Suicide Prediction Models Ineffective at Identifying Attempts, Mortality

Investigators found that use of 64 unique suicide prediction models would result in false-positive and false-negative rates if implemented in isolation, despite their good overall classification.

The predictive and diagnostic capacity of suicide prediction models (SPMs) may be limited, according to results of a systematic literature review published in JAMA Psychiatry.

Investigators conducted a search of MEDLINE, PsycINFO, Embase, and the Cochrane Library for literature evaluating the predictive accuracy of SPMs. Predictive accuracy was described as the capacity of an SPM to identify patients at high risk for death by suicide or suicide attempt. Databases were searched from inception to August 21, 2018. Studies were identified using search terms for suicidal behavior, risk prediction, and prediction modeling. Two reviewers independently evaluated eligible studies and extracted data. Eligible study populations comprised adults aged 18 years or older. SPM outcomes of interest included sensitivity, specificity, and positive predictive value. Investigators also simulated the effects of suicide prevention models, using population-level estimates of suicide rates on a hypothetical cohort of 1 million individuals.

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Of 7306 abstracts reviewed, 17 cohort studies were selected for analysis, representing a pooled cohort of more than 14 million participants from 5 countries. From these studies, 64 unique prediction models were identified. The research quality across extracted literature was generally high. Global classification accuracy across SPMs for suicide mortality and suicide attempt were good, exceeding 0.80 in several models. However, the predictive validity associated with a positive result for suicide mortality was at or below 0.01 for most models. The best-performing SPM demonstrated a positive predictive value of 0.14 with a sensitivity of 0.65 for suicide mortality. In many investigator-conducted suicide data simulations, the positive predictive value was below 1%, representing more than 100 false-positives for every true-positive detected. As such, the capacity for both reported and simulated SPMs to predict a future suicidality event was near 0.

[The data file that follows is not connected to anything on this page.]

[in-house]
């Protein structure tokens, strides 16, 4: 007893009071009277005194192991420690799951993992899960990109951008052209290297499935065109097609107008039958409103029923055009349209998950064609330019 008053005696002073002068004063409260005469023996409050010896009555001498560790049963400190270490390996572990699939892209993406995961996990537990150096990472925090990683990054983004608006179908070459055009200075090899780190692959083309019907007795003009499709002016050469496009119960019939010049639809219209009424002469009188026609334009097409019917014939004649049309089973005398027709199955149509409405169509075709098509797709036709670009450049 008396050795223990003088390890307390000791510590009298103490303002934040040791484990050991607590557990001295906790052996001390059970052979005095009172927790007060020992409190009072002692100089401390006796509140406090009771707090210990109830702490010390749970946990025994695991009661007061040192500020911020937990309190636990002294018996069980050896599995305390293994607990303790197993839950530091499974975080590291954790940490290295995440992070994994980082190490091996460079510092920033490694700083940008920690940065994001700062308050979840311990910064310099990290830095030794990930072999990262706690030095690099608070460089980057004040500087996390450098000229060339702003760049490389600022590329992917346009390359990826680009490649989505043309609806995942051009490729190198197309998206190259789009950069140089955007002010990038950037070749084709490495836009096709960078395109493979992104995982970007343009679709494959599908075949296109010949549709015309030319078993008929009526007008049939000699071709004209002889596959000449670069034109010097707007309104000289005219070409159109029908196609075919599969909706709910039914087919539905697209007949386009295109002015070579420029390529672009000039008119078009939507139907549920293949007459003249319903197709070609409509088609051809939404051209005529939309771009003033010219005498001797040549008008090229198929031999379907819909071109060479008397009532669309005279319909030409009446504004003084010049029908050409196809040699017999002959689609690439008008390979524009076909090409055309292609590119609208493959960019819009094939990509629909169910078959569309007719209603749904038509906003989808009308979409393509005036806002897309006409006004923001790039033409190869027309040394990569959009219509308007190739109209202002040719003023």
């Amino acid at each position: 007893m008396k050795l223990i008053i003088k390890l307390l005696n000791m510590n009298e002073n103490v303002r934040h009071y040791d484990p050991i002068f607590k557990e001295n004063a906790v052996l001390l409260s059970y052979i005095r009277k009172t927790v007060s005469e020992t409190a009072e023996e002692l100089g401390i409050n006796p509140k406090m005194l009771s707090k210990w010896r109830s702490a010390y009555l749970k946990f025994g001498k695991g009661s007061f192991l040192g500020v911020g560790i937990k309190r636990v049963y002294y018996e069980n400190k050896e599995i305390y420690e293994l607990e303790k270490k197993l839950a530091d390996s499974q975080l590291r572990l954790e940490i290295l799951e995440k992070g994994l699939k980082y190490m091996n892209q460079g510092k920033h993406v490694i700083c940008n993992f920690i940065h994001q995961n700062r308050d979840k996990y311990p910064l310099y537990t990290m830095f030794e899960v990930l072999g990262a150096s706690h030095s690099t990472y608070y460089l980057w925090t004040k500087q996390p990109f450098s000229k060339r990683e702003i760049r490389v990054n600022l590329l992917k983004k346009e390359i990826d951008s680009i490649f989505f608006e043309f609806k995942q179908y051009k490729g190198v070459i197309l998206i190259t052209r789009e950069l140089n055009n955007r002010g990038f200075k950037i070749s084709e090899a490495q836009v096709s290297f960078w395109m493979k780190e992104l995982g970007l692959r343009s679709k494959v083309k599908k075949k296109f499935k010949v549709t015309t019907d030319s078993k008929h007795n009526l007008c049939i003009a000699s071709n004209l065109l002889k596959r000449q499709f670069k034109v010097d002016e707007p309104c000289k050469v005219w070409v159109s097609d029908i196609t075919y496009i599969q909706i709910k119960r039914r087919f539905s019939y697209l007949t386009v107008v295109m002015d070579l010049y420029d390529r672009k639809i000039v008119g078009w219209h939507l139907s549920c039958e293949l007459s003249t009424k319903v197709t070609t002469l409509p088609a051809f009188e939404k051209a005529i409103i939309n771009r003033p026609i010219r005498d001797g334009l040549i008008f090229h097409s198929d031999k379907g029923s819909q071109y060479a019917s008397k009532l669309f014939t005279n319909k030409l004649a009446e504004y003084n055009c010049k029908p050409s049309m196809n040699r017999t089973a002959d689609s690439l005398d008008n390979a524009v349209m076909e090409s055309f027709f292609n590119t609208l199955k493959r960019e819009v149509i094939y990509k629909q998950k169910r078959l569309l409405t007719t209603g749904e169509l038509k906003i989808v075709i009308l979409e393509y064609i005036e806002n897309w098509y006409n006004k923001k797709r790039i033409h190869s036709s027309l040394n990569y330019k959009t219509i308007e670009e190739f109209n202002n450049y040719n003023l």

Although classification accuracy was relatively high for suicide prediction models, diagnostic accuracy remains low. Further development, research, and planning must be employed before the application of such models in clinical practice.


Belsher BE, Smolenski DJ, Pruitt LD, et al. Prediction models for suicide attempts and deaths: a systematic review and simulation [published online March 13, 2019]. JAMA Psychiatry. doi:10.1001/jamapsychiatry.2019.0174